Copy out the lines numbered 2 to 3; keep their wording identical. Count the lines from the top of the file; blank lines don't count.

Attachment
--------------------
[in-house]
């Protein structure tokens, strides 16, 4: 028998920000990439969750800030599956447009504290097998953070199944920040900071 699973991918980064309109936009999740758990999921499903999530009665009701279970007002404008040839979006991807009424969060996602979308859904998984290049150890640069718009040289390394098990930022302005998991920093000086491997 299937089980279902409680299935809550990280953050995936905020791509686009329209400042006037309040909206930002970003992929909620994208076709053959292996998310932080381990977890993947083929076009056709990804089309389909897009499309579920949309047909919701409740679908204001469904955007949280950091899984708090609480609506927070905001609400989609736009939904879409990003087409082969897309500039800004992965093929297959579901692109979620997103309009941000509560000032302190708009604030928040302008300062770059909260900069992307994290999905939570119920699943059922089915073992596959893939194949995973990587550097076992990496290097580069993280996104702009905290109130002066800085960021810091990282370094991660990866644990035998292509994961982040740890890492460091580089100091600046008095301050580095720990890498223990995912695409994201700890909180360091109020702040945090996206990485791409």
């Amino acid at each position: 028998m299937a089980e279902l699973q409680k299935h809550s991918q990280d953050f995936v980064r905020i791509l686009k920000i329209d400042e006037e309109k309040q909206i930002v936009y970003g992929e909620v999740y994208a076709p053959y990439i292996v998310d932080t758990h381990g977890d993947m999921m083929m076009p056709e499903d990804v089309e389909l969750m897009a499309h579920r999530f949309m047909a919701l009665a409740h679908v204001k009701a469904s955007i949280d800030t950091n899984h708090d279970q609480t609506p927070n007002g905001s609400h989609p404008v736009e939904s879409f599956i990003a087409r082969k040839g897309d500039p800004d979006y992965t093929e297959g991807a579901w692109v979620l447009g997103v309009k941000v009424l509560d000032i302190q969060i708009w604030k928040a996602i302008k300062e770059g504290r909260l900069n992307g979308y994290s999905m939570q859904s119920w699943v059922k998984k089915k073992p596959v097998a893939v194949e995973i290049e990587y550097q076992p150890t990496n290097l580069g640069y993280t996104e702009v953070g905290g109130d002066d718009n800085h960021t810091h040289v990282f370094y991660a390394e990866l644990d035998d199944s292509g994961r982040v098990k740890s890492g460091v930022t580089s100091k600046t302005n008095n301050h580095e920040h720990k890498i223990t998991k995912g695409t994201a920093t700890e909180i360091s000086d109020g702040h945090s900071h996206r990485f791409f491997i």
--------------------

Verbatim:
């Protein structure tokens, strides 16, 4: 028998920000990439969750800030599956447009504290097998953070199944920040900071 699973991918980064309109936009999740758990999921499903999530009665009701279970007002404008040839979006991807009424969060996602979308859904998984290049150890640069718009040289390394098990930022302005998991920093000086491997 299937089980279902409680299935809550990280953050995936905020791509686009329209400042006037309040909206930002970003992929909620994208076709053959292996998310932080381990977890993947083929076009056709990804089309389909897009499309579920949309047909919701409740679908204001469904955007949280950091899984708090609480609506927070905001609400989609736009939904879409990003087409082969897309500039800004992965093929297959579901692109979620997103309009941000509560000032302190708009604030928040302008300062770059909260900069992307994290999905939570119920699943059922089915073992596959893939194949995973990587550097076992990496290097580069993280996104702009905290109130002066800085960021810091990282370094991660990866644990035998292509994961982040740890890492460091580089100091600046008095301050580095720990890498223990995912695409994201700890909180360091109020702040945090996206990485791409």
């Amino acid at each position: 028998m299937a089980e279902l699973q409680k299935h809550s991918q990280d953050f995936v980064r905020i791509l686009k920000i329209d400042e006037e309109k309040q909206i930002v936009y970003g992929e909620v999740y994208a076709p053959y990439i292996v998310d932080t758990h381990g977890d993947m999921m083929m076009p056709e499903d990804v089309e389909l969750m897009a499309h579920r999530f949309m047909a919701l009665a409740h679908v204001k009701a469904s955007i949280d800030t950091n899984h708090d279970q609480t609506p927070n007002g905001s609400h989609p404008v736009e939904s879409f599956i990003a087409r082969k040839g897309d500039p800004d979006y992965t093929e297959g991807a579901w692109v979620l447009g997103v309009k941000v009424l509560d000032i302190q969060i708009w604030k928040a996602i302008k300062e770059g504290r909260l900069n992307g979308y994290s999905m939570q859904s119920w699943v059922k998984k089915k073992p596959v097998a893939v194949e995973i290049e990587y550097q076992p150890t990496n290097l580069g640069y993280t996104e702009v953070g905290g109130d002066d718009n800085h960021t810091h040289v990282f370094y991660a390394e990866l644990d035998d199944s292509g994961r982040v098990k740890s890492g460091v930022t580089s100091k600046t302005n008095n301050h580095e920040h720990k890498i223990t998991k995912g695409t994201a920093t700890e909180i360091s000086d109020g702040h945090s900071h996206r990485f791409f491997i």